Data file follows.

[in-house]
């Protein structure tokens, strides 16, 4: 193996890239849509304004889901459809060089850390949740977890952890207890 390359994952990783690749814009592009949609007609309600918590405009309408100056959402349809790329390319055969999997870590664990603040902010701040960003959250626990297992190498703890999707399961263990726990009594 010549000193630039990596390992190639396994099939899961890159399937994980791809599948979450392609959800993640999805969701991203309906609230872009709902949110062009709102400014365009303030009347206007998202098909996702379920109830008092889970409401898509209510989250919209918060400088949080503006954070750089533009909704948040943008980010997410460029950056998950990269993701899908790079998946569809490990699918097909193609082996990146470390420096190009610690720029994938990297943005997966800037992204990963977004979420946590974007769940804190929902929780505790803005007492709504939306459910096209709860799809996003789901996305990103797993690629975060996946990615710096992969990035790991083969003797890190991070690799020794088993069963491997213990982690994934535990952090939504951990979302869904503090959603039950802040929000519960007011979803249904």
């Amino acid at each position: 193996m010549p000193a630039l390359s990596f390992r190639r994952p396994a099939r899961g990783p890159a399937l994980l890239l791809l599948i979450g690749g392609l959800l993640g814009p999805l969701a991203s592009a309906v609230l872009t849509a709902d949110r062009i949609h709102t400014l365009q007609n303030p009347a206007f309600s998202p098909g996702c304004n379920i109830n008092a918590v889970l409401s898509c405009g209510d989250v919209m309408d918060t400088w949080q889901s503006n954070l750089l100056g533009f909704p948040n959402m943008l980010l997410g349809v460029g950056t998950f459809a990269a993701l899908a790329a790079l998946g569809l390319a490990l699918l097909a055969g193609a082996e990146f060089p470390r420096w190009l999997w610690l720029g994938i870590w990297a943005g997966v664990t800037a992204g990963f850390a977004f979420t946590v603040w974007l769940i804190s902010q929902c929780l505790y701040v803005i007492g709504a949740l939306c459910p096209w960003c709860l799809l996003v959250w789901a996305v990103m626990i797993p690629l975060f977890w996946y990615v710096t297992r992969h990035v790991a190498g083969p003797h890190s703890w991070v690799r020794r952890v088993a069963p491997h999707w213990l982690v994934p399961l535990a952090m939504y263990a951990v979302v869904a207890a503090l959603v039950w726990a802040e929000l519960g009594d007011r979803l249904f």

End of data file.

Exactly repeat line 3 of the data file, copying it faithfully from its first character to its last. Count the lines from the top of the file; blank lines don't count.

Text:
């Amino acid at each position: 193996m010549p000193a630039l390359s990596f390992r190639r994952p396994a099939r899961g990783p890159a399937l994980l890239l791809l599948i979450g690749g392609l959800l993640g814009p999805l969701a991203s592009a309906v609230l872009t849509a709902d949110r062009i949609h709102t400014l365009q007609n303030p009347a206007f309600s998202p098909g996702c304004n379920i109830n008092a918590v889970l409401s898509c405009g209510d989250v919209m309408d918060t400088w949080q889901s503006n954070l750089l100056g533009f909704p948040n959402m943008l980010l997410g349809v460029g950056t998950f459809a990269a993701l899908a790329a790079l998946g569809l390319a490990l699918l097909a055969g193609a082996e990146f060089p470390r420096w190009l999997w610690l720029g994938i870590w990297a943005g997966v664990t800037a992204g990963f850390a977004f979420t946590v603040w974007l769940i804190s902010q929902c929780l505790y701040v803005i007492g709504a949740l939306c459910p096209w960003c709860l799809l996003v959250w789901a996305v990103m626990i797993p690629l975060f977890w996946y990615v710096t297992r992969h990035v790991a190498g083969p003797h890190s703890w991070v690799r020794r952890v088993a069963p491997h999707w213990l982690v994934p399961l535990a952090m939504y263990a951990v979302v869904a207890a503090l959603v039950w726990a802040e929000l519960g009594d007011r979803l249904f």